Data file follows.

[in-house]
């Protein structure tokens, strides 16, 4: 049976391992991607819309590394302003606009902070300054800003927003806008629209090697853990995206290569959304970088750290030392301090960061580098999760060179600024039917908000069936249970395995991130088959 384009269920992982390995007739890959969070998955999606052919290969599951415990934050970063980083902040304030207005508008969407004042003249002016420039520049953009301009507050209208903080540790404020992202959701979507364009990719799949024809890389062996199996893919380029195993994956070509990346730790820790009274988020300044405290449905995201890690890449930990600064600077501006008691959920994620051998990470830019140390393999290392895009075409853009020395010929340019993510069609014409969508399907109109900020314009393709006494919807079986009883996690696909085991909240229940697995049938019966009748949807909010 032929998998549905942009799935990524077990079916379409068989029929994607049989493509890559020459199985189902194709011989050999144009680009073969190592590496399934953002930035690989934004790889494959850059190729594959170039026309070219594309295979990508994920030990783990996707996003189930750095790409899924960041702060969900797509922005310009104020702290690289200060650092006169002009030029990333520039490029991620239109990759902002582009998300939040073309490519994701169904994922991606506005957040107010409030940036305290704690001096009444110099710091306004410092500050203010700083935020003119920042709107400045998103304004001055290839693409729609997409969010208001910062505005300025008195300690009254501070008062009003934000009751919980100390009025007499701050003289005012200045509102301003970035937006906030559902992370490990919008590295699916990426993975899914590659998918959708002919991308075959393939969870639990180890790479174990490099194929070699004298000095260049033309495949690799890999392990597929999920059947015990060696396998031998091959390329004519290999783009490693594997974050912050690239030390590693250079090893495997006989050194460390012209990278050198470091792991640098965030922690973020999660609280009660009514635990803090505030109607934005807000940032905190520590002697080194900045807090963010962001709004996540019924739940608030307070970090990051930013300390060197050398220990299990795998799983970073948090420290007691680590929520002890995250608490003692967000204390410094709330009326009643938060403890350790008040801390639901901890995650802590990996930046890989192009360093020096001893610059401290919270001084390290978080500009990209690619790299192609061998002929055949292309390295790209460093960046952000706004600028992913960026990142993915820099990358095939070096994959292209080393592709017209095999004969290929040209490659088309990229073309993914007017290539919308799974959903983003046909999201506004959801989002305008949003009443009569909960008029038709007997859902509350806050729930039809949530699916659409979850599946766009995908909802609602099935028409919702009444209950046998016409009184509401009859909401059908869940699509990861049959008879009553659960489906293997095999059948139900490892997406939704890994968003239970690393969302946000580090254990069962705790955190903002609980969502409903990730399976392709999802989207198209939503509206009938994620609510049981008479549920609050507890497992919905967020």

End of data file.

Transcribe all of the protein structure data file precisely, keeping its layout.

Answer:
[in-house]
């Protein structure tokens, strides 16, 4: 049976391992991607819309590394302003606009902070300054800003927003806008629209090697853990995206290569959304970088750290030392301090960061580098999760060179600024039917908000069936249970395995991130088959 384009269920992982390995007739890959969070998955999606052919290969599951415990934050970063980083902040304030207005508008969407004042003249002016420039520049953009301009507050209208903080540790404020992202959701979507364009990719799949024809890389062996199996893919380029195993994956070509990346730790820790009274988020300044405290449905995201890690890449930990600064600077501006008691959920994620051998990470830019140390393999290392895009075409853009020395010929340019993510069609014409969508399907109109900020314009393709006494919807079986009883996690696909085991909240229940697995049938019966009748949807909010 032929998998549905942009799935990524077990079916379409068989029929994607049989493509890559020459199985189902194709011989050999144009680009073969190592590496399934953002930035690989934004790889494959850059190729594959170039026309070219594309295979990508994920030990783990996707996003189930750095790409899924960041702060969900797509922005310009104020702290690289200060650092006169002009030029990333520039490029991620239109990759902002582009998300939040073309490519994701169904994922991606506005957040107010409030940036305290704690001096009444110099710091306004410092500050203010700083935020003119920042709107400045998103304004001055290839693409729609997409969010208001910062505005300025008195300690009254501070008062009003934000009751919980100390009025007499701050003289005012200045509102301003970035937006906030559902992370490990919008590295699916990426993975899914590659998918959708002919991308075959393939969870639990180890790479174990490099194929070699004298000095260049033309495949690799890999392990597929999920059947015990060696396998031998091959390329004519290999783009490693594997974050912050690239030390590693250079090893495997006989050194460390012209990278050198470091792991640098965030922690973020999660609280009660009514635990803090505030109607934005807000940032905190520590002697080194900045807090963010962001709004996540019924739940608030307070970090990051930013300390060197050398220990299990795998799983970073948090420290007691680590929520002890995250608490003692967000204390410094709330009326009643938060403890350790008040801390639901901890995650802590990996930046890989192009360093020096001893610059401290919270001084390290978080500009990209690619790299192609061998002929055949292309390295790209460093960046952000706004600028992913960026990142993915820099990358095939070096994959292209080393592709017209095999004969290929040209490659088309990229073309993914007017290539919308799974959903983003046909999201506004959801989002305008949003009443009569909960008029038709007997859902509350806050729930039809949530699916659409979850599946766009995908909802609602099935028409919702009444209950046998016409009184509401009859909401059908869940699509990861049959008879009553659960489906293997095999059948139900490892997406939704890994968003239970690393969302946000580090254990069962705790955190903002609980969502409903990730399976392709999802989207198209939503509206009938994620609510049981008479549920609050507890497992919905967020």